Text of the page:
1) In order for an investigator to know how to prepare for an interrogation or interview they have to know methods such as the “Reid technique.” The Reid technique is a common interrogation program. The Reid technique and other interrogation skills are taught by Reid and Associates and has been categorized by researchers. There are two categories in which these fit: maximization and minimization. Maximization technique is designed to intimidate the suspect especially by making up fake evidence to support accusations of guilt. Minimizations are designed to make the consequences seem less than what they are to gain the suspects trust and get a confession.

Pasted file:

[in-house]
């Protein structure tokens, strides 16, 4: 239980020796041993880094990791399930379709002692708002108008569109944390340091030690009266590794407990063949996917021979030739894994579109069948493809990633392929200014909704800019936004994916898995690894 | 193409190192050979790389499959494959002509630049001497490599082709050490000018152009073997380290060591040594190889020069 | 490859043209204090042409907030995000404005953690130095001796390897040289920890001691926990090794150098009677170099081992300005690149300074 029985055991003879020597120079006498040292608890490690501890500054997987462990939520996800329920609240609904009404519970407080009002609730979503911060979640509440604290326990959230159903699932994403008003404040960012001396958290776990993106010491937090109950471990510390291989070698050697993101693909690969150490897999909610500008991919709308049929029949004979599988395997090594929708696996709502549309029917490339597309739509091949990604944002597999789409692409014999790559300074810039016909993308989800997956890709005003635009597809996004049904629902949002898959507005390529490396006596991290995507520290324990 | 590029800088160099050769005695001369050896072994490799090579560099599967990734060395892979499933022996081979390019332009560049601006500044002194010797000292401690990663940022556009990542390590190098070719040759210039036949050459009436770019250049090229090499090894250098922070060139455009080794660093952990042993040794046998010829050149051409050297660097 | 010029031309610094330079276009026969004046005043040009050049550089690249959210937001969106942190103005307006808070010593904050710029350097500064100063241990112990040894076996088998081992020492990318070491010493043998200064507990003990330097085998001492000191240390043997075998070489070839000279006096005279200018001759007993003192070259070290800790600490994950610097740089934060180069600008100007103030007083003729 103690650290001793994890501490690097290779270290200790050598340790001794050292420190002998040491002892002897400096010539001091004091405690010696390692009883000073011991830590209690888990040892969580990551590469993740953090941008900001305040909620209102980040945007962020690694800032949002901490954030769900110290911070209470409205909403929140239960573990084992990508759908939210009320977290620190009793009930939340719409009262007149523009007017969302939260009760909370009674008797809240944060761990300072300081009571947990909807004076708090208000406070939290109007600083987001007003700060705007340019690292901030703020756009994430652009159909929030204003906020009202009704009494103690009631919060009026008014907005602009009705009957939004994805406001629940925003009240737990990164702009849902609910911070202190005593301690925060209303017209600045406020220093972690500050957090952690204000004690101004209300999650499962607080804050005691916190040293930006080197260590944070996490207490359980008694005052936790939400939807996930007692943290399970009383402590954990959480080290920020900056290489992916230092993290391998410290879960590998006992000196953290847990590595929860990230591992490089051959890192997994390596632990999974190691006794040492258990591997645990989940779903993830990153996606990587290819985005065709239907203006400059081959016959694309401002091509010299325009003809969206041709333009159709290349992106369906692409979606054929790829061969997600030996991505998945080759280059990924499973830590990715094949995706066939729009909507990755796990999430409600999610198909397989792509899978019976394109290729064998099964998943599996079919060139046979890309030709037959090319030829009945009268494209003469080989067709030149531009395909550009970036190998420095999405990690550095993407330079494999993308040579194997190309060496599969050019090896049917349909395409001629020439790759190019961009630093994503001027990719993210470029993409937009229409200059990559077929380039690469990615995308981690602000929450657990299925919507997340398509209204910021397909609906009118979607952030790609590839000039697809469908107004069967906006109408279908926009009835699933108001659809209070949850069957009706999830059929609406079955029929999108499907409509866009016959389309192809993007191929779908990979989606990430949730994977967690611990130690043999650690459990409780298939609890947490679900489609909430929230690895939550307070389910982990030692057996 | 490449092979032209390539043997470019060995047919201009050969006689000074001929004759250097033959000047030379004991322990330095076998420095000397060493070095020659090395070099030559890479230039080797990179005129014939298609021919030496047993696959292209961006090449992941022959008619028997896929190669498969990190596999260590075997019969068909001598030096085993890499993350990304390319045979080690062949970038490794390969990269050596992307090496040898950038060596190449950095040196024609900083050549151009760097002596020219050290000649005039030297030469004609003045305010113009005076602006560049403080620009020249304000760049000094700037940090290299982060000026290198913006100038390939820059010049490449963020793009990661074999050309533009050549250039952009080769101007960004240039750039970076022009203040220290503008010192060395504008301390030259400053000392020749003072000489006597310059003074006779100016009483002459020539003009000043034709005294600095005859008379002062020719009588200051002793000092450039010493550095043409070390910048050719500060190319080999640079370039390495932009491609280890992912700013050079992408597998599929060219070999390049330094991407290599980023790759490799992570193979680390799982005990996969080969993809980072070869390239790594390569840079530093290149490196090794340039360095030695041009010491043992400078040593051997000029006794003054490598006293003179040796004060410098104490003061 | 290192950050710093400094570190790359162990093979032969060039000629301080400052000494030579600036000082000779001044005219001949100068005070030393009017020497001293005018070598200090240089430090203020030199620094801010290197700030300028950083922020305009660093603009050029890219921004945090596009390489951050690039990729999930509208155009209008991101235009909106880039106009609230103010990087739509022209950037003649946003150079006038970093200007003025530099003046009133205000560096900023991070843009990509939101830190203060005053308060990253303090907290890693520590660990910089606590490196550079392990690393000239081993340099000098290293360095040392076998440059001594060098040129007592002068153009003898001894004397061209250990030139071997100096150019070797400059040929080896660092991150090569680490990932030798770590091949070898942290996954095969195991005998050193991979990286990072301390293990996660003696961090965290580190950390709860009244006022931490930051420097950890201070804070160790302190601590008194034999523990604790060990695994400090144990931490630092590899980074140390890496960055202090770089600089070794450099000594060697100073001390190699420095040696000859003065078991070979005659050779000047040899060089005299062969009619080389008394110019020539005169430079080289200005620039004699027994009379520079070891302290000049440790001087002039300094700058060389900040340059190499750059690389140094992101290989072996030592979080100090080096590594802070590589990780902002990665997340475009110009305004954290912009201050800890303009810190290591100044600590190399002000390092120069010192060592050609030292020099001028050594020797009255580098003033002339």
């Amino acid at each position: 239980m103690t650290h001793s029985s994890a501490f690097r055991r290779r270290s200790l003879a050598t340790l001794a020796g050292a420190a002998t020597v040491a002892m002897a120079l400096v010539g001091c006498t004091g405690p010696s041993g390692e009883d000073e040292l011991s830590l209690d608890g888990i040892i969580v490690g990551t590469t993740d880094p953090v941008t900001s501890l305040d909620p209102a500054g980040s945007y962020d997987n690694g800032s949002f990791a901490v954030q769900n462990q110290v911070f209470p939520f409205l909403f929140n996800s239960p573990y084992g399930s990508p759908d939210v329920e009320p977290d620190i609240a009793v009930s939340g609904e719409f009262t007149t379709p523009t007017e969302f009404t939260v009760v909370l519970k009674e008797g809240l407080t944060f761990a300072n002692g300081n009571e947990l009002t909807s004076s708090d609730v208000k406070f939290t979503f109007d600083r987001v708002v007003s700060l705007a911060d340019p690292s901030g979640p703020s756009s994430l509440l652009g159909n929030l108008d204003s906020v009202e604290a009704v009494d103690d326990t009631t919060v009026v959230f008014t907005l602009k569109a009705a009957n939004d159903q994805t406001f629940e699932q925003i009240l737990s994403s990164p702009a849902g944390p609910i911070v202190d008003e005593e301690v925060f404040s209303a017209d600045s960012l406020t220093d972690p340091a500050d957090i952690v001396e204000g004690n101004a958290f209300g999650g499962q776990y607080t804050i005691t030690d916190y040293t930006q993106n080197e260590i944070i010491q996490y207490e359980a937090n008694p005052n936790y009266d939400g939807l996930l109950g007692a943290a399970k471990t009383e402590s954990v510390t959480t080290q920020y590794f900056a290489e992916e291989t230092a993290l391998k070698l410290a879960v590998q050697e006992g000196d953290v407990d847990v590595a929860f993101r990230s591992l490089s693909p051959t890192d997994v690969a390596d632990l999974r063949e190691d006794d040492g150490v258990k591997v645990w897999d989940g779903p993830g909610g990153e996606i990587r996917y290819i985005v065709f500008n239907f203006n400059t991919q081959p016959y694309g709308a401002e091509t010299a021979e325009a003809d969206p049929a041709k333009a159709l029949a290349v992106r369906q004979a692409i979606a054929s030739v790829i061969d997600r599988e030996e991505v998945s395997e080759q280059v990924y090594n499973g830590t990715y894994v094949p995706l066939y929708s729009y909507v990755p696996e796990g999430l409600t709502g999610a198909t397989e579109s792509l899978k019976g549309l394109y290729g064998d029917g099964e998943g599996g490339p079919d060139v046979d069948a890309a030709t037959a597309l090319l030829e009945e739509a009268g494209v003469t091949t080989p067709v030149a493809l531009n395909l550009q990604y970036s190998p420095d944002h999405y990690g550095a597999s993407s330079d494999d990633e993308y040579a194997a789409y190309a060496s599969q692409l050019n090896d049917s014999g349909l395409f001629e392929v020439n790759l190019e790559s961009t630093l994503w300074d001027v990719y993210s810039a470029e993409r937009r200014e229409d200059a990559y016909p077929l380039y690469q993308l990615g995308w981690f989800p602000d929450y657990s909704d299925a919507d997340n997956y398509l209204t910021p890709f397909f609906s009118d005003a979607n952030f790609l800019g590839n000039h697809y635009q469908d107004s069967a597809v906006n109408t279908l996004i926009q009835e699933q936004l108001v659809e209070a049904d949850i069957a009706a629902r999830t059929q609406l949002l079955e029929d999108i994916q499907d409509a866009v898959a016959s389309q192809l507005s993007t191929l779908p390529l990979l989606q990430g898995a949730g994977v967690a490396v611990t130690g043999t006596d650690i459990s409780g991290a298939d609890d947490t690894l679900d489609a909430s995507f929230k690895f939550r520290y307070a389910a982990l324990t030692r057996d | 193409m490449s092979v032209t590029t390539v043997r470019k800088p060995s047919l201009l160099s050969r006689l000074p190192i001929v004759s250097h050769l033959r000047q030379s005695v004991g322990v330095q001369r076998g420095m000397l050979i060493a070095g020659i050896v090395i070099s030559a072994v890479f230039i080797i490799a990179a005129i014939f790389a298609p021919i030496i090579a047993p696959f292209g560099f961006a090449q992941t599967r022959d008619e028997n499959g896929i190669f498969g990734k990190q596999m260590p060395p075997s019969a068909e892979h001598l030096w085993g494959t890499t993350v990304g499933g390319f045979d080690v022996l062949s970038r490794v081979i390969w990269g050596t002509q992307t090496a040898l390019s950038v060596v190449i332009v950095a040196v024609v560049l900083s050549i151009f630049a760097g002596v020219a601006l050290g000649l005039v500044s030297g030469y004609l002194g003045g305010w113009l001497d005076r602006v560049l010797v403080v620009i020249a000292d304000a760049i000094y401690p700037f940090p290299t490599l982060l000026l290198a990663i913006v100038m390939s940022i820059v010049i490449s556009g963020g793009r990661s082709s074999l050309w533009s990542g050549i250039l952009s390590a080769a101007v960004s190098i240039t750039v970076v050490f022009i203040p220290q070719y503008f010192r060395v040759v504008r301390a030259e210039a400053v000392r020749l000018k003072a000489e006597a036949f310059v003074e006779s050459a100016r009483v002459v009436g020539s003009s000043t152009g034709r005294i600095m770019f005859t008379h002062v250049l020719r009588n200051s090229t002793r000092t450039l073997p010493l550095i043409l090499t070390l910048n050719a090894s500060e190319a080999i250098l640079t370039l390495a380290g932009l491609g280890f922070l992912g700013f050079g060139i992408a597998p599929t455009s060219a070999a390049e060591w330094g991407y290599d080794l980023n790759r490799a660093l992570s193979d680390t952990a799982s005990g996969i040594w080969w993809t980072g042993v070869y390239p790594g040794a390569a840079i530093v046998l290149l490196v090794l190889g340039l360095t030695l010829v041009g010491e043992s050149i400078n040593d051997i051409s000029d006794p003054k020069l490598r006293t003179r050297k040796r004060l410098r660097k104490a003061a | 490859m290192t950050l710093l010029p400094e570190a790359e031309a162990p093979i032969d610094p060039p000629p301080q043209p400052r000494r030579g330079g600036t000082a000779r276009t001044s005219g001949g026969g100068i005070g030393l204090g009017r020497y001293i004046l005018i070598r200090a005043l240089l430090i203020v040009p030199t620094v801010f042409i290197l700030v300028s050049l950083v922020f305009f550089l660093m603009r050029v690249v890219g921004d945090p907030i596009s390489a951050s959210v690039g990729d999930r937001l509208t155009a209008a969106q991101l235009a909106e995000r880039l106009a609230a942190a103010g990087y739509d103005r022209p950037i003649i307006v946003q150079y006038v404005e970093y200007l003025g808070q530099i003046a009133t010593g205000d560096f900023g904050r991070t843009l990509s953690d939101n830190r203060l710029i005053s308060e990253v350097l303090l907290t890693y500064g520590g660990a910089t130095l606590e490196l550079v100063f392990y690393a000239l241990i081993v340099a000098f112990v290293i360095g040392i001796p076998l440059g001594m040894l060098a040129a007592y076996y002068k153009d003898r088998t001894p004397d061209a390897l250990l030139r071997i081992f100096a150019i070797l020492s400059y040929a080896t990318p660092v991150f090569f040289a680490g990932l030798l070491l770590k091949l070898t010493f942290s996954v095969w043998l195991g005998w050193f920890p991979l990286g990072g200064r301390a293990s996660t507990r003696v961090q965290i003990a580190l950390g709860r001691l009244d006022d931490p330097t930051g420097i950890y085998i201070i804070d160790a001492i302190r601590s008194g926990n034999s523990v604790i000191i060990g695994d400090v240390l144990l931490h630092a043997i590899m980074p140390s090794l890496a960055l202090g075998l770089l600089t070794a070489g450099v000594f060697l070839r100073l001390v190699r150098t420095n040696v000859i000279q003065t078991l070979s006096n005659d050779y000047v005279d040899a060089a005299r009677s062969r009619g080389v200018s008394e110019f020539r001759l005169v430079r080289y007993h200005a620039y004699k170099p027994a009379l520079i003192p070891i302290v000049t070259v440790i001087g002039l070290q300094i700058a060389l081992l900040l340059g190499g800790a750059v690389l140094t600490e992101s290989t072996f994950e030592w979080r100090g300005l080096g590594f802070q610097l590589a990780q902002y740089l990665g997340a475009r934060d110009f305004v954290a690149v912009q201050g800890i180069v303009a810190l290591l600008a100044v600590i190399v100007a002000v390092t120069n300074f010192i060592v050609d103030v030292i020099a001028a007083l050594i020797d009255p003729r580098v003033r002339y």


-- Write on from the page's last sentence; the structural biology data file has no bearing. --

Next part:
Investigators are required to tape record all interviews with suspects under section 60 of our pre-Police and Criminal Evidence (PACE) Act. The difference between interrogation and interviewing is that interrogation was based more on coercive, forceful questioning, and interviewing has since been changed to evidence based questioning of victims and suspects. In interrogation the goal is to gain the trust of the suspect with a means to secure a confession. In interviewing the whole goal is to get as much information and truthful confessions as possible from suspects and witnesses. Another difference in interviewing versus interrogating is the psychological barriers of the victim. Such barriers are victims/suspects not knowing how to tell the truth and the investigator having the skills to get the truth. The main difference is the person being questioned. In an interview they bring in any person and try to find as m much information as possible to solve the case. An interrogation is the questioning of the person who they suspect committed the crime or was involved in some way. There is a common goal between interviews and interrogations: finding the truth.
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